Valuation of Costs in Health Economics During Financial and Economic Crises: A Case Study from Lebanon

J. Dahham*, I. Kremer, M. Hiligsmann, K. Hamdan, A. Nassereddine, S.M.A.A. Evers, R. Rizk

*Corresponding author for this work

Research output: Contribution to journalArticleAcademicpeer-review

1 Citation (Web of Science)

Abstract

In 2019, we embarked on a study on the economic burden of multiple sclerosis (MS) in Lebanon, in collaboration with a premier Lebanese MS center. This coincided with a triple disaster in Lebanon, comprising the drastic economic and financial crisis, the COVID-19 pandemic, and the consequences of the explosion of Beirut's port. Specifically, the economic and financial turmoil made the valuation of costs challenging. Researchers could face similar challenges, particularly in low- and middle-income countries (LMICs) where economic crises and recessions are recurrent phenomena. This paper aims to discuss steps taken to overcome the fluctuation of the prices of resources to get a valid valuation of societal costs during times of a financial and economic crisis. In the absence of local costing data and guidelines for conducting cost-of-illness (COI) studies, this paper provides empirical recommendations on the valuation of costs that are particularly relevant in LMICs. We recommend (1) clear reporting and justification of the country-specific context, year of costing, assumptions, data sources, and valuation methods, as well as the indicators used to adjust cost for inflation during different periods of fluctuation of prices; (2) collecting prices of each resource from multiple and various sources; (3) conducting a sensitivity analysis; and (4) reporting costs in local currency and Purchasing Power Parity dollars (PPP$). Precision and transparency in reporting prices of resources and their sources are markers of the reliability of the COI studies.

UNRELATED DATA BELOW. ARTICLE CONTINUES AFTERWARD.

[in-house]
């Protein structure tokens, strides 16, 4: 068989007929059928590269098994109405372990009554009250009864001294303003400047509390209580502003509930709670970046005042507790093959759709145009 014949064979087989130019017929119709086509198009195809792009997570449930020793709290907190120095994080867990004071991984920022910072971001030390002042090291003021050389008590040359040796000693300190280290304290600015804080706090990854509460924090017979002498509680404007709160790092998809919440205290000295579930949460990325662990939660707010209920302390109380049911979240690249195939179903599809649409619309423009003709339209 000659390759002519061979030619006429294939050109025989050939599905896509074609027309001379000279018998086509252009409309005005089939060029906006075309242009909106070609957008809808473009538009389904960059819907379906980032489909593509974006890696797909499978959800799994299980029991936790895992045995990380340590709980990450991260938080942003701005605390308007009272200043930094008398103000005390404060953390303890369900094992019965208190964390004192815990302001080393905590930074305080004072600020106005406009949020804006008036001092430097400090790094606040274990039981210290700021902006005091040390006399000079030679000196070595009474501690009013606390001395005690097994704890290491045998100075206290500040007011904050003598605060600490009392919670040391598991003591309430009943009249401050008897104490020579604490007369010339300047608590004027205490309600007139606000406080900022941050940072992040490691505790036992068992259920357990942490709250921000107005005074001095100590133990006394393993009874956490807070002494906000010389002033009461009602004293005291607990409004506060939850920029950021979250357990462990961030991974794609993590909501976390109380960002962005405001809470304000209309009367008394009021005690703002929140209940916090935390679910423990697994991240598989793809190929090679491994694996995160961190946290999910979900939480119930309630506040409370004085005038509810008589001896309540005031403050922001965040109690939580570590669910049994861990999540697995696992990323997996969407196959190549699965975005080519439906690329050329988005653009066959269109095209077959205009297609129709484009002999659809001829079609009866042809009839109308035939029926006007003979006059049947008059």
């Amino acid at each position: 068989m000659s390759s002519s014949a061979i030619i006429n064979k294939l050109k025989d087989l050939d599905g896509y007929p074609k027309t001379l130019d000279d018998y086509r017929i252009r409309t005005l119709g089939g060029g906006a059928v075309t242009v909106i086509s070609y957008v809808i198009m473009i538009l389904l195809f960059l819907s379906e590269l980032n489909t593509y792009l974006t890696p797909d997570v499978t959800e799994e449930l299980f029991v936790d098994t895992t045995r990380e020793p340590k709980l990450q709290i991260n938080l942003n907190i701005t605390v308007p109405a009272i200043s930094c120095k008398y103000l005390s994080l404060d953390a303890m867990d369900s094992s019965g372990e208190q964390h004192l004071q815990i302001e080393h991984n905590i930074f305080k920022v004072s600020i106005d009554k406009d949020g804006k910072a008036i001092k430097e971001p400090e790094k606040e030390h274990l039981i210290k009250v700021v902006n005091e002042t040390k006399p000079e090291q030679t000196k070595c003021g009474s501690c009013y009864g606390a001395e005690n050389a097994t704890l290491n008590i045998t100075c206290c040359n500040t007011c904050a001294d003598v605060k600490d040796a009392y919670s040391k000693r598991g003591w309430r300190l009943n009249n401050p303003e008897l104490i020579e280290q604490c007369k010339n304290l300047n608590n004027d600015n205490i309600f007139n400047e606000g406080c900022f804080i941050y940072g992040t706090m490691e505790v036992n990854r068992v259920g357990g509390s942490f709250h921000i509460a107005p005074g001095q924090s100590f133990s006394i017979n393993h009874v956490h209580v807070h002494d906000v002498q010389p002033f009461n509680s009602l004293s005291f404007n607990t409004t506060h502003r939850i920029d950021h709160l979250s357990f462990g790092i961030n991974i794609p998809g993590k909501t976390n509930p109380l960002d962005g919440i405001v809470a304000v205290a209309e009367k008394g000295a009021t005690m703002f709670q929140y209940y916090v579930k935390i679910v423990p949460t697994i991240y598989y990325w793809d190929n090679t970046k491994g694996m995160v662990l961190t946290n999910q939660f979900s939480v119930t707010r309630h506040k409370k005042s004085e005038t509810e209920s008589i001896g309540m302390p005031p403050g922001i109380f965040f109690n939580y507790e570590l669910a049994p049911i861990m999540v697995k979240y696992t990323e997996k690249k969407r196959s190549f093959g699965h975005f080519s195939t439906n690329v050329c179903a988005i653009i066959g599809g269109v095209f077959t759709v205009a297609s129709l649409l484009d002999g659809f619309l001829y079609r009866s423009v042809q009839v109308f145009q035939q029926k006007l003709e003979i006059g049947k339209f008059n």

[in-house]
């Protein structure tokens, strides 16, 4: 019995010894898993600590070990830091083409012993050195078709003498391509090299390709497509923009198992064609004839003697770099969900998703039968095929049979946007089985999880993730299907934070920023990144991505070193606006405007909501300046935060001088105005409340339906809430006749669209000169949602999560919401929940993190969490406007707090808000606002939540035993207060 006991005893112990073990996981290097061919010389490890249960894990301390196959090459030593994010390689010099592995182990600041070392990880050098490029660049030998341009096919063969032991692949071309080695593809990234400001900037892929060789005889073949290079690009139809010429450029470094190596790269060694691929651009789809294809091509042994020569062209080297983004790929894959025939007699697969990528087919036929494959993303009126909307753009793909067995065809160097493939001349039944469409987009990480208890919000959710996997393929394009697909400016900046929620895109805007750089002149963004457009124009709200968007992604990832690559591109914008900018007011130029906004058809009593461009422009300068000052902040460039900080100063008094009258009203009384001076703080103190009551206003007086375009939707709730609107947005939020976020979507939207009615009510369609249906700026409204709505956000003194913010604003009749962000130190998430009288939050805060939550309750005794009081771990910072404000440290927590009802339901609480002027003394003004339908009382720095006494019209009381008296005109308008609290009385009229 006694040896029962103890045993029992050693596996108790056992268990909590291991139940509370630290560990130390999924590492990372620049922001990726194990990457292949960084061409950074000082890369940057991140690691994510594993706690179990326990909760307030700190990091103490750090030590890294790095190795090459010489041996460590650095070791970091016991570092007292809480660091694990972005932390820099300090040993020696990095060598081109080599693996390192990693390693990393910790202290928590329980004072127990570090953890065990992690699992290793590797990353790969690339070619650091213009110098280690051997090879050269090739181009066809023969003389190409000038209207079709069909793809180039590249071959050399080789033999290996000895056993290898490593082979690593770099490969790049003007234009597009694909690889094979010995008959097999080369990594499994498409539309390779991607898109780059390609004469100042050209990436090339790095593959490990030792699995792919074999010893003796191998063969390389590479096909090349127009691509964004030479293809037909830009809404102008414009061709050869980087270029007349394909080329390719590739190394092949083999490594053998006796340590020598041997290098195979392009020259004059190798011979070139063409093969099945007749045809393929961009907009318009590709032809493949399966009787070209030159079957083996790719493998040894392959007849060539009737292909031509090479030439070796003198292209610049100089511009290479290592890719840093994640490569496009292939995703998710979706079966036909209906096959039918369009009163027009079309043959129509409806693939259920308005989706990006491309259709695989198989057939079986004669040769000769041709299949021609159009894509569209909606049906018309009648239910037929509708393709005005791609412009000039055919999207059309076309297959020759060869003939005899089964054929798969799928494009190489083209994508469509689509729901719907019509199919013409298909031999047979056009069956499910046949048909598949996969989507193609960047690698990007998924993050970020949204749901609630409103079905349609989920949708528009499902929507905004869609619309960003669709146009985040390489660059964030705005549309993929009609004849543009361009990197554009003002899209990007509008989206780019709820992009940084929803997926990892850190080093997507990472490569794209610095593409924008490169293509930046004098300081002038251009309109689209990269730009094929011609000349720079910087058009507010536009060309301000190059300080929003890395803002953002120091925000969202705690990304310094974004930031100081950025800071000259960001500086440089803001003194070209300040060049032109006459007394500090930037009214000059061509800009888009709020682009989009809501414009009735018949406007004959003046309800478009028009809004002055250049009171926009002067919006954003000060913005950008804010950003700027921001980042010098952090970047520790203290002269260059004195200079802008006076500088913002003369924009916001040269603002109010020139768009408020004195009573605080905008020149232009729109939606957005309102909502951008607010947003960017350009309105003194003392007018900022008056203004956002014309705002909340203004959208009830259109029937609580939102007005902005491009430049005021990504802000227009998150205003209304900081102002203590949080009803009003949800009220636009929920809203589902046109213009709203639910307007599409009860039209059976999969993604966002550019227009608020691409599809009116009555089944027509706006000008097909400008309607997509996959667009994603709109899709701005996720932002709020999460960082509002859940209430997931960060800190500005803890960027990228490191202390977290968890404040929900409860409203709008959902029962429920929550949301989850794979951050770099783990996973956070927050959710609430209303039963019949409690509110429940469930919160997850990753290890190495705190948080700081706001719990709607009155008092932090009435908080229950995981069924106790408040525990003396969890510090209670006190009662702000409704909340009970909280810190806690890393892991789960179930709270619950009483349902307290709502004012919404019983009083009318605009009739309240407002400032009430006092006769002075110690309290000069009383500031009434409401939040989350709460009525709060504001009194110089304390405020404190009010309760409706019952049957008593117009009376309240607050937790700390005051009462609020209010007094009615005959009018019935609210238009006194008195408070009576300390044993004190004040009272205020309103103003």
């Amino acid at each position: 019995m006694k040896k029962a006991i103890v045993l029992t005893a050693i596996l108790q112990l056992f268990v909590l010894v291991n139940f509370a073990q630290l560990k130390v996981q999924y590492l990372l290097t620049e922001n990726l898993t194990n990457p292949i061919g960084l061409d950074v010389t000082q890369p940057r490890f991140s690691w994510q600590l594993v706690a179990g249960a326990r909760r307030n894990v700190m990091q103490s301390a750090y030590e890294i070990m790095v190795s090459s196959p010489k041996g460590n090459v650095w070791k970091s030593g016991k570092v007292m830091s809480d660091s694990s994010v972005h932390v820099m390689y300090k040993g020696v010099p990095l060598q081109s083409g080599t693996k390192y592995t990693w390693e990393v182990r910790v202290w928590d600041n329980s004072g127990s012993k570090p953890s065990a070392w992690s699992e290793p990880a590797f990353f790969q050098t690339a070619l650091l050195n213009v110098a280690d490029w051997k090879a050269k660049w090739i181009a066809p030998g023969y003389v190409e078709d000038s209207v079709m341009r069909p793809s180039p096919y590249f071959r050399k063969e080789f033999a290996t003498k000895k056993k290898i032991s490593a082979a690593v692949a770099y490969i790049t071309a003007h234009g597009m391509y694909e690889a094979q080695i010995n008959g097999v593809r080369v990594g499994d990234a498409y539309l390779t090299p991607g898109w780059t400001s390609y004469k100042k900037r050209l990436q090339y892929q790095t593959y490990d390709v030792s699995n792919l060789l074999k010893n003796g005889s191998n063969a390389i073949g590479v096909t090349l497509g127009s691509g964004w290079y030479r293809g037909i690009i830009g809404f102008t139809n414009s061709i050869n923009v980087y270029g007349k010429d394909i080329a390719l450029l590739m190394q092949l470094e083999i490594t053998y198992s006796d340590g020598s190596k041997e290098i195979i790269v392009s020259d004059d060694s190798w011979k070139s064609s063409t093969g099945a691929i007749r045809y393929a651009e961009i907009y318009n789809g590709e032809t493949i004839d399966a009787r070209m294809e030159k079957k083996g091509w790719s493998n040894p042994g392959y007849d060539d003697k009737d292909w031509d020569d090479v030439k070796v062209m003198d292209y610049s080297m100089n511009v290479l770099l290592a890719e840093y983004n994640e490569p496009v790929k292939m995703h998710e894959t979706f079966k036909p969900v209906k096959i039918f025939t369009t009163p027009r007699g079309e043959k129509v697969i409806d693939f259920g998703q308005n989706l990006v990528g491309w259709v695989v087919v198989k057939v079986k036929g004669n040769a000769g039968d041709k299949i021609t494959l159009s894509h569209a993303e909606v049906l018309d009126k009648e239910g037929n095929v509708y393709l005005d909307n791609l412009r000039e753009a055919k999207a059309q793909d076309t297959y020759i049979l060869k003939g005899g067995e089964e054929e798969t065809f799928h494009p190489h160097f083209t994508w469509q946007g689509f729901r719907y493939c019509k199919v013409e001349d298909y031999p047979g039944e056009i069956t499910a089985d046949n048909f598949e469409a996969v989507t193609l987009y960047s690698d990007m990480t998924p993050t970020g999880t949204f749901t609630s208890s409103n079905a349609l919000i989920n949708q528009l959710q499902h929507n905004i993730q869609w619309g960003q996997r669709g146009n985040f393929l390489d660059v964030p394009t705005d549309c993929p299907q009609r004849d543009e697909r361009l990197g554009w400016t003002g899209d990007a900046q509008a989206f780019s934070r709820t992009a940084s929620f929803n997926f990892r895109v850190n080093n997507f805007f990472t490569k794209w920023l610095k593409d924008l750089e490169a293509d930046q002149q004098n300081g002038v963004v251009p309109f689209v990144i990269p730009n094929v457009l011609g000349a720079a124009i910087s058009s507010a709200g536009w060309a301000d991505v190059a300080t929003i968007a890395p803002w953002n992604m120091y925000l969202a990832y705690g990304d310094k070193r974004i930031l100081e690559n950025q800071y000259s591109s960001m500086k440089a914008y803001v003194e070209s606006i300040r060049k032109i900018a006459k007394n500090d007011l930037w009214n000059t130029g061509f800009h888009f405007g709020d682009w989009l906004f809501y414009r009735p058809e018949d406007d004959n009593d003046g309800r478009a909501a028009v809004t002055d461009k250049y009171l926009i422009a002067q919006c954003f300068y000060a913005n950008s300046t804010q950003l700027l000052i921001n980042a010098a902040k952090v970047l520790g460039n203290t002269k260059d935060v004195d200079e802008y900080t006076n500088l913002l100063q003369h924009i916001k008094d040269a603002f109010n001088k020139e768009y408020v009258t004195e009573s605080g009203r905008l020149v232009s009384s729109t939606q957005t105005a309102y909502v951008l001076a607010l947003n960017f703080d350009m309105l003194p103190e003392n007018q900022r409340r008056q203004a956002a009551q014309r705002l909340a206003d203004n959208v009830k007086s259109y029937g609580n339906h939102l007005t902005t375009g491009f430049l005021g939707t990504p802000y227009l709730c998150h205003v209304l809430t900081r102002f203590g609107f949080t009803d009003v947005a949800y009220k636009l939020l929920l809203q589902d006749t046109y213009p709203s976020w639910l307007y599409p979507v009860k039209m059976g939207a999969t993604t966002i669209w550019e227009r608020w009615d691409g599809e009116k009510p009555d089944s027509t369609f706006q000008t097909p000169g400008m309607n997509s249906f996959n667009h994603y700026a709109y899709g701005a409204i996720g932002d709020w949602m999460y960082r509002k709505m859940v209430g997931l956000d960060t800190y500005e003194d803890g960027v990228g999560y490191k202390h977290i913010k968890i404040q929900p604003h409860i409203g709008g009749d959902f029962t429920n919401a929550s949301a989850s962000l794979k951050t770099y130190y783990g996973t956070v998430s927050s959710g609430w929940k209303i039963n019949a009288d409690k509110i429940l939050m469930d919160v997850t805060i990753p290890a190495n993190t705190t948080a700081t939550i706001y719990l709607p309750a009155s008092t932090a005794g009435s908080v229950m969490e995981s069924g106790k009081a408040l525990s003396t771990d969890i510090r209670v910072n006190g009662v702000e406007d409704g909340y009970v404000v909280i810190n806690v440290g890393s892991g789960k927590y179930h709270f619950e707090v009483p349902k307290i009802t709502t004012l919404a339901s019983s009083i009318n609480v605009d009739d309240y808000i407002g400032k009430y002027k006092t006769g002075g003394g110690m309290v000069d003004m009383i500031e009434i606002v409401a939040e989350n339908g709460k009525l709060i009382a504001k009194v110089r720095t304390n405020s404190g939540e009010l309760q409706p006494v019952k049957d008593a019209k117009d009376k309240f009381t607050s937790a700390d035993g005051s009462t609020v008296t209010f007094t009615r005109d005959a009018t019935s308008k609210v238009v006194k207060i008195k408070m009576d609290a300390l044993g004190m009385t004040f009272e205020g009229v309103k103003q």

Original languageEnglish
Pages (from-to)31-38
Number of pages8
JournalApplied Health Economics and Health Policy
Volume21
Issue number1
Early online date1 Oct 2022
DOIs
Publication statusPublished - Jan 2023

Keywords

  • ILLNESS

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